Lessons in Perspective
A perfectly clean and sober Staff Sergeant Brown was about to pop open a can of beer encased in a paper bag when we came walking by — which he didn’t even move to touch during our entire conversation, by the way. He did offer to share the sandwich he was eating with my puppy.
When I demurred, he insisted on breaking off a big piece for little Tink, who had been keeping a close eye on that sandwich. When I protested that it was too much for my little pup, Staff Sergeant Brown’s reply astonished me. “I’ve never been able to eat in front of another creature who looks hungry without offering to share.”
Isn’t it amazing how those with practically nothing are almost always willing to share what little they have?
And it’s a crying shame that those who will most assuredly die before they can exhaust their monetary supply are frequently so guarded about extending the smallest of helping hands – even when it would barely represent a droplet in their second-home buckets.
As we continued our conversation he disclosed, without the slightest hint of a bid for sympathy to be found on his smiling face, that he was currently living “practically under the stadium.”
He’s on a waiting list for housing, you see – and a treatment program for residual PTSD, which he admitted only after I asked him if he were ever still troubled by what he witnessed during any of those wars.
But so far there aren’t any beds to be had “at this time.”
He checks in weekly – on foot, which is also how he drops off those garbage bags full of the cans he collects so that he can exchange them for money to pay for his sandwiches.
No money in my pocket
By the time we made it home, my little dog TinkerToy and I, and by the time I rummaged around to locate ten one dollar bills in various stashes around my apartment, it was no longer possible to offer them to Staff Sergeant Brown. Nobody was sitting on that stoop down the street . . . and Staff Sergeant Brown was nowhere else to be found as Tinker and I walked this way and that.
I’m not sure if I could have convinced him to take them, in any case. He seemed to be a very proud man – and with good reason, I have no doubt.
But, but but . . .
Many people would probably attempt to caution me that, if he had been there to accept my meager offering, he would only have used it to buy another beer or two at that little store.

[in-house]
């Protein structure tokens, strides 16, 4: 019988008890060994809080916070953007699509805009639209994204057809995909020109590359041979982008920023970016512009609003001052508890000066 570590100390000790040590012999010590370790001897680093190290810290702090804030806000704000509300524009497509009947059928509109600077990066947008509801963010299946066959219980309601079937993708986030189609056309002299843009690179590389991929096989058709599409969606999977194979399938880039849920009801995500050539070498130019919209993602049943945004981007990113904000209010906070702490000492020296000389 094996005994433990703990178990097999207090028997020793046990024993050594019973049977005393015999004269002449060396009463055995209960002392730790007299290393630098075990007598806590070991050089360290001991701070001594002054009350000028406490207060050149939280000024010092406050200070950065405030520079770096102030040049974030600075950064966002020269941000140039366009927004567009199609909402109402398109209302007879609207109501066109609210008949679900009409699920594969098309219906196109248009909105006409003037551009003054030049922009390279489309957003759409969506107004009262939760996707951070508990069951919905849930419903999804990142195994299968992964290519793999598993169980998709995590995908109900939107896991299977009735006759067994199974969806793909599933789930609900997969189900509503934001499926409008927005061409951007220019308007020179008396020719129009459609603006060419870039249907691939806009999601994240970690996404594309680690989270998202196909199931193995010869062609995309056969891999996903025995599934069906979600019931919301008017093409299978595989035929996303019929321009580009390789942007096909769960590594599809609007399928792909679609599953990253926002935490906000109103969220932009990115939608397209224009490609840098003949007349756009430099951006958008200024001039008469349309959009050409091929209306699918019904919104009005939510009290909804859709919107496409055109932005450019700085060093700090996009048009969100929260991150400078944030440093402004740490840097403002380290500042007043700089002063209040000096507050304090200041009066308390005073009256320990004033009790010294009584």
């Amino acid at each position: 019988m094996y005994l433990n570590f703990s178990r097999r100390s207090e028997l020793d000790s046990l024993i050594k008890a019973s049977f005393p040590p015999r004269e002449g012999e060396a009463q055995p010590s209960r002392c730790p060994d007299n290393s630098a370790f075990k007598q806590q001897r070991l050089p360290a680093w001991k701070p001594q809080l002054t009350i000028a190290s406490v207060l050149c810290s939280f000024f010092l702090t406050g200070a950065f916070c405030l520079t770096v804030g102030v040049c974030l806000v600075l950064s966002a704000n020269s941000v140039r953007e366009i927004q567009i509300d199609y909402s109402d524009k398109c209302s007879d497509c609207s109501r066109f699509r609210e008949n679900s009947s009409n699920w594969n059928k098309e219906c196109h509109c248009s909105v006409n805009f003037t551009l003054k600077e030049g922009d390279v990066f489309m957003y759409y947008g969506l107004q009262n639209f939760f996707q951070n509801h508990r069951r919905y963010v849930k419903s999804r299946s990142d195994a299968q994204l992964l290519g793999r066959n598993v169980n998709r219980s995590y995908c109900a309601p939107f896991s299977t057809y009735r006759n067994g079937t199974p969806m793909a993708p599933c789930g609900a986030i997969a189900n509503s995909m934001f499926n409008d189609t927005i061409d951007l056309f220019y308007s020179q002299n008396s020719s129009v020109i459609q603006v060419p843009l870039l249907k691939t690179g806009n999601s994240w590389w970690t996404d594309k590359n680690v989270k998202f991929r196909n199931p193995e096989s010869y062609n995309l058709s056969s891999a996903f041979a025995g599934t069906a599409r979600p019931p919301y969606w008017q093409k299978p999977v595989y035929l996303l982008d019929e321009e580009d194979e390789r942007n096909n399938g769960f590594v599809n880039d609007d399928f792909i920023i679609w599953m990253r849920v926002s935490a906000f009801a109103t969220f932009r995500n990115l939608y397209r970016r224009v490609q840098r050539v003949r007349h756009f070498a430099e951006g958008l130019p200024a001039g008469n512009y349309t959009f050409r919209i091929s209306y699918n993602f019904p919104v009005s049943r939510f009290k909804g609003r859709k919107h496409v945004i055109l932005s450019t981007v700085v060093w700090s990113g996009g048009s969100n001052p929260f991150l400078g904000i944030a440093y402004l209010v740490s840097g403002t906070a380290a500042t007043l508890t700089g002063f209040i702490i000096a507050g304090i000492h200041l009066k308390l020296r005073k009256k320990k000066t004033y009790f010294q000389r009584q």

And you wanna’ know what I would have said in response?
After what he’s lived through,
how could anyone begrudge him the pleasure of a few cans of beer?
What’s WRONG with people anymore?
Actually, what’s wrong with America
that Cincinnati can’t find him a BED?!
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Click below for a heat-warming story of a small gift that changed several lives,
on the fascinating blog of a man who really talks to the animals – in sign language!
The Fear of Giving?
Don’t forget to check out the next post in the Loneliness Series,
The Unique Loneliness of the Military Family
… and the isolation of returning vets
Catch up with Part 1 HERE (The Importance of Community to Health)
Part 2 HERE (Sliding into Loneliness)
and Part 3 HERE (When You’re Longing for Connection)
Let’s hear it from YOU
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- Brain-based Coaching with Madelyn Griffith-Haynie
- LinkList: What Kind of World do YOU Want?
- Monday Grumpy Monday LinkList
Related Articles ’round the net
- History | Vietnam Veterans of America
- Government failing 2.6 million war vets
- ‘Back Home’: Government is failing its returning veterans on many levels
- Homelessness Causing PTSD Itself — Understanding The Link Between PTSD and Homelessness
- Is Stone-Age Therapy Failing our Veterans? (scroll DOWN for article)
- Is Government Bureaucracy Failing Our Veterans? – Family survival
- Hey! Why Are We Failing Our Veterans?
- Veterans voice problems with VA’s new pain killer policy
- Treatment of Vietnam Veterans After the War
- Military Tradition – History of Veterans Abused, Discarded
Veterans Support Sites
- Returning Veterans Project
- Returning Service Members – US Department of Veterans Affairs
- Programs and Services | Coming Home Project
Links to Programs and Services for Veterans, Service Members, Families & Caregivers